June 1, 2015 / Comments (0)

Exclusive interview with Nick Hancock of the Rockall endurance expedition

Nick on Rockall. Photo by Simon Wright

Nick on Rockall. Photo by Simon Wright

We recently caught up with adventurer Nick Hancock, the man who spent 45 days on the tiny island of Rockall – a remote outpost 286 miles off Scotland’s West coast which stands just 17 metres high and is the size of two tennis courts.

We found out how Nick devised the challenge which led him to beat the 40-day solo record, the 42-day group record and raise £10,000 for Help the Heroes.

When did your interest in the outdoors begin?

Probably as a child, simple things like walking the dog progressed to days out on my own in my early teens. I was really lucky that my grandparents had a stream at the bottom of their garden which led out into the wilds, so I used to just follow that and see where the adventure would take me. I also spent some time in the OTC (officer training corps) which helped me push my limits and see what I could achieve, but I spent most of the time on patrols wishing I could go and climb the hills I could see around me and find out what was on the other side.

Nick Hancock by Michael Schofield

Nick Hancock by Michael Schofield

Where did you get the idea to start the expedition?

The idea for the expedition came from planning another challenge (which I am yet to complete) which was to sea kayak from mainland Scotland to St Kilda, via Skye and the Outer Hebrides. I’d been made redundant at the start of 2008, and whilst looking for a permanent job, was working part time in an outdoor shop, which wasn’t very stimulating and my mind started to wander. I read about a group of Spanish sailors who’d been shipwrecked on Rockall and then about the then solo and group records, and decided to attempt to break those records.

What kind of equipment did you take with you?

I needed a lot of specialist kit for the landing and for communication, but otherwise it was mostly standard camping kit with the obvious exception of my shelter, ‘The RockPod’. I used a portable petrol winch to haul the pod up onto Rockall, and had a satellite BGAN (Broadband global area network) unit which I used to do live video interviews from the rock. The RockPod I designed and built myself by converting a highway water bowser, fitting yacht hatches and insulating it with spray-on expanding foam.

Did you undertake any specific fitness training for the challenge?

The only physical challenge of the expedition was the landing, after that point it was all mental, apart from having to stay strong for lowering the RockPod and for my descent at the end of my stay. Training wise, I worked a lot with my own body weight: chin-ups, press-ups and the like, so that I knew I’d be able to climb the rock quickly and efficiently, avoiding the swell hitting the rock, after a long and tiring journey out there overnight.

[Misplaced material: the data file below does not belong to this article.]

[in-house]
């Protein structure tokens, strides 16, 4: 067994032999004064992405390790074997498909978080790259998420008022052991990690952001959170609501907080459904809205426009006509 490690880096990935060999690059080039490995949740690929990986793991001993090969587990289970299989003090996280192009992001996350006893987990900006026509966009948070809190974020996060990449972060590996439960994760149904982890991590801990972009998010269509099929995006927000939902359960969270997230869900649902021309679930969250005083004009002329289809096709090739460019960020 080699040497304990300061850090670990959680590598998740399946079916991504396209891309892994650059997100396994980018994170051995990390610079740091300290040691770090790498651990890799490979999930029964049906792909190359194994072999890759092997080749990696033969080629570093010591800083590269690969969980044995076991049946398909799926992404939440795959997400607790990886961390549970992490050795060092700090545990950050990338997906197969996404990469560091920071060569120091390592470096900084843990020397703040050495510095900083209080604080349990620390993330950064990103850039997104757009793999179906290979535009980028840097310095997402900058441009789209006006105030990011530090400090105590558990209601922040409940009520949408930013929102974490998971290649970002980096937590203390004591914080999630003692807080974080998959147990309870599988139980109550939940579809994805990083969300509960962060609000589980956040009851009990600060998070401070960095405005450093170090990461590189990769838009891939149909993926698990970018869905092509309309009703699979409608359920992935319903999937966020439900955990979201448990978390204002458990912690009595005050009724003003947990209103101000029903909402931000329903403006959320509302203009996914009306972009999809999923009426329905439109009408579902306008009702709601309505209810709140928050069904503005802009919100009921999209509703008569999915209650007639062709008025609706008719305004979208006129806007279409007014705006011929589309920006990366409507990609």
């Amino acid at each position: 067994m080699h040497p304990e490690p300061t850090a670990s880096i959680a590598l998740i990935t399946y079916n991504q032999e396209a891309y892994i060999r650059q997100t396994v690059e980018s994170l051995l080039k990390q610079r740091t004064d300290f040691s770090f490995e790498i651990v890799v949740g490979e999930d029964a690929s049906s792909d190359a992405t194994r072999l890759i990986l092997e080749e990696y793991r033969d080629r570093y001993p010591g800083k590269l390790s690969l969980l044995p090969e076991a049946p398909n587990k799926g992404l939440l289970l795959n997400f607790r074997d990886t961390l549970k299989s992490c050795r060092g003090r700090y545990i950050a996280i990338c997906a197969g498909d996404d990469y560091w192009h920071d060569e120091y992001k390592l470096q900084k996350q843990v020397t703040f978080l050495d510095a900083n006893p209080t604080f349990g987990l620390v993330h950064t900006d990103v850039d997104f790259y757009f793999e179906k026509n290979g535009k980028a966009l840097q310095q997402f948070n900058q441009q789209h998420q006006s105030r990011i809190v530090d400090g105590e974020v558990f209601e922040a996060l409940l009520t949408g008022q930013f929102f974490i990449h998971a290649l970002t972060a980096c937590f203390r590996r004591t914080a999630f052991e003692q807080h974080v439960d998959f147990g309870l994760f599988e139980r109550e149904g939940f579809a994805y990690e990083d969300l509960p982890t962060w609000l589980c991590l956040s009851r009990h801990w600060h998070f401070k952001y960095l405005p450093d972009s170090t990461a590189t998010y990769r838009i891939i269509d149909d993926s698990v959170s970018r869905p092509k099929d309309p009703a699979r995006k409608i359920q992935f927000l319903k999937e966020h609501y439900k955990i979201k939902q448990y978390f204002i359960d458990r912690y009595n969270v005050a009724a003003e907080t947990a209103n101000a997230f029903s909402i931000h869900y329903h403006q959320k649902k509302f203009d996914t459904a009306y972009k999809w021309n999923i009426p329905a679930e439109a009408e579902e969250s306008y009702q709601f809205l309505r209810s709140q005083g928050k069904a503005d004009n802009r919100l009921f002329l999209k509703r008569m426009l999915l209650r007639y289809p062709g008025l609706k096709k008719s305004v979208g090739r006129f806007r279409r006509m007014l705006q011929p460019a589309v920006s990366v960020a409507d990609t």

What was your routine like on the rock?

Once my ‘camp’ was set up on Hall’s Ledge, which took a few days, I slipped very quickly into a daily routine of sleeping as much as possible, in order to cut into my waking hours. I regimented my meal times and strung them out as long as possible, again to use up time. What I did in between meals and sleeping was very much governed by the weather: if is was wet I’d stay in the RockPod as the rock was covered in guano and very slippy; if dry then I tried to be out and about as much as I could as the pod was very cramped, collecting samples for various museums and universities, measuring and recording features and exercising.

What was the best part of the experience?

The best part of the experience was the experience itself: being out there alone, working to your own timescale and routine, solitude and control of your own life that few of us will ever get to experience these days was a huge privilege in itself. This was made even more special by the wildlife I got to watch from a unique vantage point on top of Rockall: minke whales, seals and a huge variety of bird life, including a couple of racing pigeons.

Your experience was cut short, what happened?

On day 28 of my occupation I was hit overnight by a Force 9 storm, with waves that washed over my pod, moved it across the ledge and washed away four barrels of equipment and food. This meant that I couldn’t survive for my planned 60 days and so had to come off the rock when the weather and charter boat availability allowed.

Tell us your favourite outdoor activity and why?

I love those peaceful evenings after a hard day’s hiking, wild camping, looking across a wide valley or loch, with fire burning, whisky in hand and good friends for company. That’s when I feel most content. It doesn’t get much better than that.

What’s the best advice you’ve ever been given?

Too many things to fit here, and I’m still learning. I find it’s best to take it all on board, and try to filter out the useful parts. If I had to choose it would probably Prior Preparation Prevents Poor Performance (the 5 Ps). Basically plan, practice, adapt, repeat.

Who is your biggest inspiration?

Two people: Sir Ernest Shackleton and Reinhold Messner. Shackleton not only for pioneering the route South to the Pole, subsequently followed by the more famous Capt. Scott, but specifically for the Endurance expedition: saving all his men in the face of insurmountable obstacles. Messner, who I’m privileged to have met, for his legendary mountaineering career. I also aspire to live up to the example that my Grandfather set for me.

Nick is currently writing a book that will be published soon documenting his experience on Rockall. 


Last modified: September 13, 2016

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